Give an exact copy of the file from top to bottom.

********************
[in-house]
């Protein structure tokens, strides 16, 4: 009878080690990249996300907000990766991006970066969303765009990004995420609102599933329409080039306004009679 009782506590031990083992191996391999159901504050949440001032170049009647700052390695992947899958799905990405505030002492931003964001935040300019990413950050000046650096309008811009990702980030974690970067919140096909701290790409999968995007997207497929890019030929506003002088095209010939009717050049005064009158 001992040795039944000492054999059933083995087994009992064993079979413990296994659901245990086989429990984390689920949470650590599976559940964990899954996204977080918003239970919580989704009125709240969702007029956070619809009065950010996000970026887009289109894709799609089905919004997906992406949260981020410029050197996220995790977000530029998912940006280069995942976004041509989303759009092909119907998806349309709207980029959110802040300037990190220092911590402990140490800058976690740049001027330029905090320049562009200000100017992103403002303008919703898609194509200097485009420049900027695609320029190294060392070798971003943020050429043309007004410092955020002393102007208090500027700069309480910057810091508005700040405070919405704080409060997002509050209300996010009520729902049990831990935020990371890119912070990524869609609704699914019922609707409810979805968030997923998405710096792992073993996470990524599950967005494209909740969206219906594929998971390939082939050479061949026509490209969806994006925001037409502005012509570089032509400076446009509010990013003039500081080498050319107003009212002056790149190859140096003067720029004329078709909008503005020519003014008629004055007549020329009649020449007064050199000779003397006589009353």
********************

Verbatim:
[in-house]
């Protein structure tokens, strides 16, 4: 009878080690990249996300907000990766991006970066969303765009990004995420609102599933329409080039306004009679 009782506590031990083992191996391999159901504050949440001032170049009647700052390695992947899958799905990405505030002492931003964001935040300019990413950050000046650096309008811009990702980030974690970067919140096909701290790409999968995007997207497929890019030929506003002088095209010939009717050049005064009158 001992040795039944000492054999059933083995087994009992064993079979413990296994659901245990086989429990984390689920949470650590599976559940964990899954996204977080918003239970919580989704009125709240969702007029956070619809009065950010996000970026887009289109894709799609089905919004997906992406949260981020410029050197996220995790977000530029998912940006280069995942976004041509989303759009092909119907998806349309709207980029959110802040300037990190220092911590402990140490800058976690740049001027330029905090320049562009200000100017992103403002303008919703898609194509200097485009420049900027695609320029190294060392070798971003943020050429043309007004410092955020002393102007208090500027700069309480910057810091508005700040405070919405704080409060997002509050209300996010009520729902049990831990935020990371890119912070990524869609609704699914019922609707409810979805968030997923998405710096792992073993996470990524599950967005494209909740969206219906594929998971390939082939050479061949026509490209969806994006925001037409502005012509570089032509400076446009509010990013003039500081080498050319107003009212002056790149190859140096003067720029004329078709909008503005020519003014008629004055007549020329009649020449007064050199000779003397006589009353």